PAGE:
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The most amazing things to do in and around Cape Town

You really can’t overstate the case for visiting Cape Town. First, there’s the in-your-face beauty of a craggy mountain range that drops precipitously into a glittering sea, its flanks carpeted in greens and delicate florals. Then there’s the pristine white beaches lapped by – it must be said – a chilly Atlantic, their curves defined by giant granite boulders to bake on. Yet, of course, Cape Town is not just about exploring nature because the city has a cool urban edge too. It has always been home to some of Africa’s most innovative artists and designers and it is now home to the Museum of Contemporary Art Africa, too. Let Telegraph Travel expert Pippa de Bruyn help you discover the best things to do in Cape Town.

City Bowl

See the city dwarfed

You haven’t truly understood the soul of Cape Town until you’ve ascended the 500-million year old mountain at its core, and gazed into the blue expanse of ocean and heaven that surround it. Originally known as Hoerikwaggo, meaning ‘Mountain of the Sea’ because it seems to rise directly from the ocean, Table Mountain dominates the Lego-city at its feet.

Insider’s tip: It’s easiest to ascend by cable car from the City Bowl, but to appreciate the botany, walk up, then take the cable car down. Plattekloof Gorge, the least strenuous (1.5 to two hours) is also the busiest; Skeleton Gorge is by far the most scenic but you’ll need around five hours and be fairly fit.

Discover the benefits of a sunset hike

Tackle the Lion’s Head hike just before sunset, and you will be rewarded by the most spectacular 360-degree views: the huge horizon deepening to pink, burnishing the ocean, while below the city lights start to twinkle. It’s a round loop that takes you up the tail, back and mane up to the head of the lion, and takes around one hour.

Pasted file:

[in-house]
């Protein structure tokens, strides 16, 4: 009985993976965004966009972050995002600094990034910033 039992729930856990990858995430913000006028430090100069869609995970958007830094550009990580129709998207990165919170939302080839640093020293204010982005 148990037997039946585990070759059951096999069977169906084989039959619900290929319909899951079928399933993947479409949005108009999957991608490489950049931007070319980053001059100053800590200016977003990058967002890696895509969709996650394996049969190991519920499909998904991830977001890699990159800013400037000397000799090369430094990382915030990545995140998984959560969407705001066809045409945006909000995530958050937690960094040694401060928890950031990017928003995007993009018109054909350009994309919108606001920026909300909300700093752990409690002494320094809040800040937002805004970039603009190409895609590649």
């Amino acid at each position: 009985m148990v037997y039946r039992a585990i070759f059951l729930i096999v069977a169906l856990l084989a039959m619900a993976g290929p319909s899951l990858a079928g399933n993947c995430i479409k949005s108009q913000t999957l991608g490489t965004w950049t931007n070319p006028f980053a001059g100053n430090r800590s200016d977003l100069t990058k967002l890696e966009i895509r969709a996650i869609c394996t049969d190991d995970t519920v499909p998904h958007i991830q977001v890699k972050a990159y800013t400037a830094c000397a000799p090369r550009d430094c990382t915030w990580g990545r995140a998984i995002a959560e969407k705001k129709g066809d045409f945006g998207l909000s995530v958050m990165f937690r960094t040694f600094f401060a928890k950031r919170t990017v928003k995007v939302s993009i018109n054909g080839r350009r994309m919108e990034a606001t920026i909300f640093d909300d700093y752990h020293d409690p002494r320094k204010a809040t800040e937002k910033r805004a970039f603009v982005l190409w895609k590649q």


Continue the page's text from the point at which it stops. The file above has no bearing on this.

Insider’s tip: It’s increasingly popular, so be prepared for a festive vibe rather than communing with nature. Pack a torch and an extra layer for the descent.

V&A Waterfront and Woodstock

Catch the ferry for art and a slice of history

While admittedly touristy, the pedestrianised Waterfront is lovely to stroll around. It’s also the departure point for the ferry to Robben Island, where Mandela was incarcerated for 27 years, and home to the brilliant new Museum of Contemporary Art Africa, where Nicholas Hlobo’s dragon soars into the atrium cut into the original grain silo. It’s a wonderful collection that puts paid to old-fashioned ideas of African art being ‘figurative’ or craft. Hallelujah.

Insider’s tip: On Wednesday mornings MOCAA is free for African passport holders – you may want to avoid it at this time because it’s much busier..

Nibble yourself full in an artisanal food market

Rammed with the city’s hipsters nibbling free samples of homemade meats, breads, dips, olives, and cheeses, the weekly Neighbourgoods Market in the Old Biscuit Mill is as much fun for people watching as for the artisanal spreads. Oranjezicht City Farm Market in Granger Bay (close to the Waterfront) is the other must-see food market, here showcasing organic produce harvested that morning from the city and surrounding small-scale farms, alongside stalls selling mouthwatering prepared dishes.

Insider’s tip: It pays to get to either at 9am sharp. Both operate on Saturday mornings only. You could squeeze in a visit to both; allow 15 to 30 minutes travel time.

Southern Peninsula and Atlantic Seaboard

Experience two seasons in one day

The circular route to Cape Point loops around the mountainous spine that runs the length of the peninsula. Crossing from dawn-rising False Bay to sunset-blessed Atlantic Seaboard, the weather may change dramatically. Highlights include the cliff-hugging Chapman’s Peak Drive, wind-swept Cape Point; naval Simonstown (where most visit the penguin colony at Boulders, incidentally also a lovely swimming beach), Kalk Bay, Constantia and Kirstenbosch. An unmissable day trip.

Insider’s tip: Most rush straight to Cape Point; if you have time, visit one of the reserve’s typically deserted beaches.

Taste the city’s past and present

Cape Town took shape around the kitchen garden planted by the VOC (Dutch East India Company) to supply their ships. Join one of the Cape Food & Wine Tours to visit the newly replanted kitchen garden in the old Company’s Garden. You’ll also learn about the samosas and koeksusters (a traditional sweet made of dough and infused in honey or syrup) prepared by Malay descendents in the Bo Kaap, all while sampling inner-city wineries, cheesemakers and hipster coffee shops along the way. It is a most enjoyable way to get to grips with the city’s multi-cultural heritage.

Insider’s tip: If you want to a more DIY approach, browse Bree Street (a pavement table here is the best place to experience the carnival-like First Thursdays), then head up Wale street to Rose Café for the most authentic selection of Cape Malay treats.